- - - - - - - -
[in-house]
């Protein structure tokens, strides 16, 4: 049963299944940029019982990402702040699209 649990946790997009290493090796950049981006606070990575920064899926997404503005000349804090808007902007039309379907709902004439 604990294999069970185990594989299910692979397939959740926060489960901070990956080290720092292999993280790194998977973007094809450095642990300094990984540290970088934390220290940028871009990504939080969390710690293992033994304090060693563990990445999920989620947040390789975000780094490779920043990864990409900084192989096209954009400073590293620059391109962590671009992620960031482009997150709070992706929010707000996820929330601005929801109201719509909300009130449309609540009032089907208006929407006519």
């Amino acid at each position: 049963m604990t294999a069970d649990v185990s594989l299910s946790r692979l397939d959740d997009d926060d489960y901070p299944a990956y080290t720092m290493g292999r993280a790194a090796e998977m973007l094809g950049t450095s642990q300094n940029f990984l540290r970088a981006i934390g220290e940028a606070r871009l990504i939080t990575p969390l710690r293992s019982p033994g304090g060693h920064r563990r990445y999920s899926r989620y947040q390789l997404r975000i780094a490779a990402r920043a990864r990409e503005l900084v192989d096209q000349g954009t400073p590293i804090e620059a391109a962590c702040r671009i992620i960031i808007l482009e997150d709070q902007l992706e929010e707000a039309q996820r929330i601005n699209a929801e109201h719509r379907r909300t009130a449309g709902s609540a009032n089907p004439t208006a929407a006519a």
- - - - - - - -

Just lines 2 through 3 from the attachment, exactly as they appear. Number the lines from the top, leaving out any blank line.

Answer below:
């Protein structure tokens, strides 16, 4: 049963299944940029019982990402702040699209 649990946790997009290493090796950049981006606070990575920064899926997404503005000349804090808007902007039309379907709902004439 604990294999069970185990594989299910692979397939959740926060489960901070990956080290720092292999993280790194998977973007094809450095642990300094990984540290970088934390220290940028871009990504939080969390710690293992033994304090060693563990990445999920989620947040390789975000780094490779920043990864990409900084192989096209954009400073590293620059391109962590671009992620960031482009997150709070992706929010707000996820929330601005929801109201719509909300009130449309609540009032089907208006929407006519």
């Amino acid at each position: 049963m604990t294999a069970d649990v185990s594989l299910s946790r692979l397939d959740d997009d926060d489960y901070p299944a990956y080290t720092m290493g292999r993280a790194a090796e998977m973007l094809g950049t450095s642990q300094n940029f990984l540290r970088a981006i934390g220290e940028a606070r871009l990504i939080t990575p969390l710690r293992s019982p033994g304090g060693h920064r563990r990445y999920s899926r989620y947040q390789l997404r975000i780094a490779a990402r920043a990864r990409e503005l900084v192989d096209q000349g954009t400073p590293i804090e620059a391109a962590c702040r671009i992620i960031i808007l482009e997150d709070q902007l992706e929010e707000a039309q996820r929330i601005n699209a929801e109201h719509r379907r909300t009130a449309g709902s609540a009032n089907p004439t208006a929407a006519a």